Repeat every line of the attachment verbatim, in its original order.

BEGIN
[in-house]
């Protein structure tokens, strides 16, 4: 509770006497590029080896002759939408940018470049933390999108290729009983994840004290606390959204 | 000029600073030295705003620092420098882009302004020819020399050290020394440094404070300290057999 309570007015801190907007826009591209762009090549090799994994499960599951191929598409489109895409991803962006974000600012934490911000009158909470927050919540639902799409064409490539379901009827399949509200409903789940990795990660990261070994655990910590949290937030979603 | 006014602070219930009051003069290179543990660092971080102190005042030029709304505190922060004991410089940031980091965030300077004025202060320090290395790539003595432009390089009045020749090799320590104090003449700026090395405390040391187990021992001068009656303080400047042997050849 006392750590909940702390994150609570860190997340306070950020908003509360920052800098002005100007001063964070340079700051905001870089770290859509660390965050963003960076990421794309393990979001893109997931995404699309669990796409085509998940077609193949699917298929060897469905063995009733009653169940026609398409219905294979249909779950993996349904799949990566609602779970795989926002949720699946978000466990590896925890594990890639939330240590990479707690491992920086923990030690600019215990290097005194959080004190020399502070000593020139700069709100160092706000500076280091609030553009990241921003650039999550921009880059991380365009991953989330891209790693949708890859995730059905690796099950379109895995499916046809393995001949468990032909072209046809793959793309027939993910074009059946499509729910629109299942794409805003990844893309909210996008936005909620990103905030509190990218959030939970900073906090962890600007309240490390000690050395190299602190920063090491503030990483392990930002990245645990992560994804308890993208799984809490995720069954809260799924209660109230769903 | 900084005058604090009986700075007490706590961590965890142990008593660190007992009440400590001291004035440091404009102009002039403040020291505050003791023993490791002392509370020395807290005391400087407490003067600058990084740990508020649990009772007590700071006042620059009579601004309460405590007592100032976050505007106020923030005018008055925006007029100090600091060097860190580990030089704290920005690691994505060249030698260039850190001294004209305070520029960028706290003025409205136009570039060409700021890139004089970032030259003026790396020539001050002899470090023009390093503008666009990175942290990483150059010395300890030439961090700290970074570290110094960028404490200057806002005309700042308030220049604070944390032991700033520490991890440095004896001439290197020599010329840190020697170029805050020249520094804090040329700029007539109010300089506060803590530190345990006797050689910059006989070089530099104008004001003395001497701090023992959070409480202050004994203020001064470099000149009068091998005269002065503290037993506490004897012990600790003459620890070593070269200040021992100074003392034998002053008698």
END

[in-house]
């Protein structure tokens, strides 16, 4: 509770006497590029080896002759939408940018470049933390999108290729009983994840004290606390959204 | 000029600073030295705003620092420098882009302004020819020399050290020394440094404070300290057999 309570007015801190907007826009591209762009090549090799994994499960599951191929598409489109895409991803962006974000600012934490911000009158909470927050919540639902799409064409490539379901009827399949509200409903789940990795990660990261070994655990910590949290937030979603 | 006014602070219930009051003069290179543990660092971080102190005042030029709304505190922060004991410089940031980091965030300077004025202060320090290395790539003595432009390089009045020749090799320590104090003449700026090395405390040391187990021992001068009656303080400047042997050849 006392750590909940702390994150609570860190997340306070950020908003509360920052800098002005100007001063964070340079700051905001870089770290859509660390965050963003960076990421794309393990979001893109997931995404699309669990796409085509998940077609193949699917298929060897469905063995009733009653169940026609398409219905294979249909779950993996349904799949990566609602779970795989926002949720699946978000466990590896925890594990890639939330240590990479707690491992920086923990030690600019215990290097005194959080004190020399502070000593020139700069709100160092706000500076280091609030553009990241921003650039999550921009880059991380365009991953989330891209790693949708890859995730059905690796099950379109895995499916046809393995001949468990032909072209046809793959793309027939993910074009059946499509729910629109299942794409805003990844893309909210996008936005909620990103905030509190990218959030939970900073906090962890600007309240490390000690050395190299602190920063090491503030990483392990930002990245645990992560994804308890993208799984809490995720069954809260799924209660109230769903 | 900084005058604090009986700075007490706590961590965890142990008593660190007992009440400590001291004035440091404009102009002039403040020291505050003791023993490791002392509370020395807290005391400087407490003067600058990084740990508020649990009772007590700071006042620059009579601004309460405590007592100032976050505007106020923030005018008055925006007029100090600091060097860190580990030089704290920005690691994505060249030698260039850190001294004209305070520029960028706290003025409205136009570039060409700021890139004089970032030259003026790396020539001050002899470090023009390093503008666009990175942290990483150059010395300890030439961090700290970074570290110094960028404490200057806002005309700042308030220049604070944390032991700033520490991890440095004896001439290197020599010329840190020697170029805050020249520094804090040329700029007539109010300089506060803590530190345990006797050689910059006989070089530099104008004001003395001497701090023992959070409480202050004994203020001064470099000149009068091998005269002065503290037993506490004897012990600790003459620890070593070269200040021992100074003392034998002053008698």